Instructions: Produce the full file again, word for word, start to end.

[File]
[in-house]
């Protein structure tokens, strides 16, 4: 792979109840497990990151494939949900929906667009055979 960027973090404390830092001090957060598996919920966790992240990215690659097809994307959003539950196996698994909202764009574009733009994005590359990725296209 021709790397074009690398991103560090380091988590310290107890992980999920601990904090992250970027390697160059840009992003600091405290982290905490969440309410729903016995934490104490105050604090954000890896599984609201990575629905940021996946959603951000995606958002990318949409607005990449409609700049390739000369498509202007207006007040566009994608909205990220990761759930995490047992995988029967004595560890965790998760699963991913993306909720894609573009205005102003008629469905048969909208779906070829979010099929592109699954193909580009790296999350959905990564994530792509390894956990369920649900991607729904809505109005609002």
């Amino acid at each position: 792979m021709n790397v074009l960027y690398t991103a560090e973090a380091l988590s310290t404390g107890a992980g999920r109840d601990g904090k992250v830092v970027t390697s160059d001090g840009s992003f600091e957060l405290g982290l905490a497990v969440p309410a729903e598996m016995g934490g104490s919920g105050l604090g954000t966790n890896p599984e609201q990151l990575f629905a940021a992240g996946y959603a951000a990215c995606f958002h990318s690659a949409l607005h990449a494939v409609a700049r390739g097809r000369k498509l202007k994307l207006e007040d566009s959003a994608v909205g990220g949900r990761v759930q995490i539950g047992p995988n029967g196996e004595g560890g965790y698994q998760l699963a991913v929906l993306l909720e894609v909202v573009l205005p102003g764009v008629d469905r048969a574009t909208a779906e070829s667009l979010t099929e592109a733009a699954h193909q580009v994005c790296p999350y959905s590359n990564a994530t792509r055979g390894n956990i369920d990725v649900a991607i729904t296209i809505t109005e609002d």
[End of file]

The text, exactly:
[in-house]
């Protein structure tokens, strides 16, 4: 792979109840497990990151494939949900929906667009055979 960027973090404390830092001090957060598996919920966790992240990215690659097809994307959003539950196996698994909202764009574009733009994005590359990725296209 021709790397074009690398991103560090380091988590310290107890992980999920601990904090992250970027390697160059840009992003600091405290982290905490969440309410729903016995934490104490105050604090954000890896599984609201990575629905940021996946959603951000995606958002990318949409607005990449409609700049390739000369498509202007207006007040566009994608909205990220990761759930995490047992995988029967004595560890965790998760699963991913993306909720894609573009205005102003008629469905048969909208779906070829979010099929592109699954193909580009790296999350959905990564994530792509390894956990369920649900991607729904809505109005609002």
């Amino acid at each position: 792979m021709n790397v074009l960027y690398t991103a560090e973090a380091l988590s310290t404390g107890a992980g999920r109840d601990g904090k992250v830092v970027t390697s160059d001090g840009s992003f600091e957060l405290g982290l905490a497990v969440p309410a729903e598996m016995g934490g104490s919920g105050l604090g954000t966790n890896p599984e609201q990151l990575f629905a940021a992240g996946y959603a951000a990215c995606f958002h990318s690659a949409l607005h990449a494939v409609a700049r390739g097809r000369k498509l202007k994307l207006e007040d566009s959003a994608v909205g990220g949900r990761v759930q995490i539950g047992p995988n029967g196996e004595g560890g965790y698994q998760l699963a991913v929906l993306l909720e894609v909202v573009l205005p102003g764009v008629d469905r048969a574009t909208a779906e070829s667009l979010t099929e592109a733009a699954h193909q580009v994005c790296p999350y959905s590359n990564a994530t792509r055979g390894n956990i369920d990725v649900a991607i729904t296209i809505t109005e609002d």